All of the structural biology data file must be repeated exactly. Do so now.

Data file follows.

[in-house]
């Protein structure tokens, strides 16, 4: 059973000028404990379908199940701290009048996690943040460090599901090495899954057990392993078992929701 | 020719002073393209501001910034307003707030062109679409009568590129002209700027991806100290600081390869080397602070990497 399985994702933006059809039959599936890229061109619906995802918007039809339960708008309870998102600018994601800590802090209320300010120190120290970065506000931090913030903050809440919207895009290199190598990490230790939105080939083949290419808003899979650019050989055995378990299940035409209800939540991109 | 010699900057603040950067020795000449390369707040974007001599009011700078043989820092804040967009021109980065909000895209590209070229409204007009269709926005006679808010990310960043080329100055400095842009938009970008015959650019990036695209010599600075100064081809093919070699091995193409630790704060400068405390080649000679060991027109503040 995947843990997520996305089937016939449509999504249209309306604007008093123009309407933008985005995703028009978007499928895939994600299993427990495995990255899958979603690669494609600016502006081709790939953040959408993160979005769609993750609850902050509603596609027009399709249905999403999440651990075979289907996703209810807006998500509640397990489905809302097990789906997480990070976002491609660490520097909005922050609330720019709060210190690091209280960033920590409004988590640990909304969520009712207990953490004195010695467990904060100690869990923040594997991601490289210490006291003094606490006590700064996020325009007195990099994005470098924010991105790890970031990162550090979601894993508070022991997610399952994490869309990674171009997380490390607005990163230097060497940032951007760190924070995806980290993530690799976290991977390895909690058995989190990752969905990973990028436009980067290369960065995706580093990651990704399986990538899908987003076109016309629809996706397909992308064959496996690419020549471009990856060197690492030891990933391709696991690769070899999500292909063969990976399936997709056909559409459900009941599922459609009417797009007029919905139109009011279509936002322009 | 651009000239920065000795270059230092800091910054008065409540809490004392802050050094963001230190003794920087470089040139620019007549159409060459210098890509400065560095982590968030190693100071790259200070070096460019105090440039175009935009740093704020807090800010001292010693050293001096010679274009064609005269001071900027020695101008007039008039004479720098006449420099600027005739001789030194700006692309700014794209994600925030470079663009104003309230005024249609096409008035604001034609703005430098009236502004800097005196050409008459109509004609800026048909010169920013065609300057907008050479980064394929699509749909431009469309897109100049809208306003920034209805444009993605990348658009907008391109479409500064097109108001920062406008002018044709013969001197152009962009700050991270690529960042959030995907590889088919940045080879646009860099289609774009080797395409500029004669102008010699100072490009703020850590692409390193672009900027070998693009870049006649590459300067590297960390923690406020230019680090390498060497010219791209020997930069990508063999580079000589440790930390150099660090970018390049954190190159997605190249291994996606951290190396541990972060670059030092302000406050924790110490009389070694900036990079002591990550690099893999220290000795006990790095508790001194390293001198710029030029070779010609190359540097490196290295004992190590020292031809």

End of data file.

[in-house]
């Protein structure tokens, strides 16, 4: 059973000028404990379908199940701290009048996690943040460090599901090495899954057990392993078992929701 | 020719002073393209501001910034307003707030062109679409009568590129002209700027991806100290600081390869080397602070990497 399985994702933006059809039959599936890229061109619906995802918007039809339960708008309870998102600018994601800590802090209320300010120190120290970065506000931090913030903050809440919207895009290199190598990490230790939105080939083949290419808003899979650019050989055995378990299940035409209800939540991109 | 010699900057603040950067020795000449390369707040974007001599009011700078043989820092804040967009021109980065909000895209590209070229409204007009269709926005006679808010990310960043080329100055400095842009938009970008015959650019990036695209010599600075100064081809093919070699091995193409630790704060400068405390080649000679060991027109503040 995947843990997520996305089937016939449509999504249209309306604007008093123009309407933008985005995703028009978007499928895939994600299993427990495995990255899958979603690669494609600016502006081709790939953040959408993160979005769609993750609850902050509603596609027009399709249905999403999440651990075979289907996703209810807006998500509640397990489905809302097990789906997480990070976002491609660490520097909005922050609330720019709060210190690091209280960033920590409004988590640990909304969520009712207990953490004195010695467990904060100690869990923040594997991601490289210490006291003094606490006590700064996020325009007195990099994005470098924010991105790890970031990162550090979601894993508070022991997610399952994490869309990674171009997380490390607005990163230097060497940032951007760190924070995806980290993530690799976290991977390895909690058995989190990752969905990973990028436009980067290369960065995706580093990651990704399986990538899908987003076109016309629809996706397909992308064959496996690419020549471009990856060197690492030891990933391709696991690769070899999500292909063969990976399936997709056909559409459900009941599922459609009417797009007029919905139109009011279509936002322009 | 651009000239920065000795270059230092800091910054008065409540809490004392802050050094963001230190003794920087470089040139620019007549159409060459210098890509400065560095982590968030190693100071790259200070070096460019105090440039175009935009740093704020807090800010001292010693050293001096010679274009064609005269001071900027020695101008007039008039004479720098006449420099600027005739001789030194700006692309700014794209994600925030470079663009104003309230005024249609096409008035604001034609703005430098009236502004800097005196050409008459109509004609800026048909010169920013065609300057907008050479980064394929699509749909431009469309897109100049809208306003920034209805444009993605990348658009907008391109479409500064097109108001920062406008002018044709013969001197152009962009700050991270690529960042959030995907590889088919940045080879646009860099289609774009080797395409500029004669102008010699100072490009703020850590692409390193672009900027070998693009870049006649590459300067590297960390923690406020230019680090390498060497010219791209020997930069990508063999580079000589440790930390150099660090970018390049954190190159997605190249291994996606951290190396541990972060670059030092302000406050924790110490009389070694900036990079002591990550690099893999220290000795006990790095508790001194390293001198710029030029070779010609190359540097490196290295004992190590020292031809």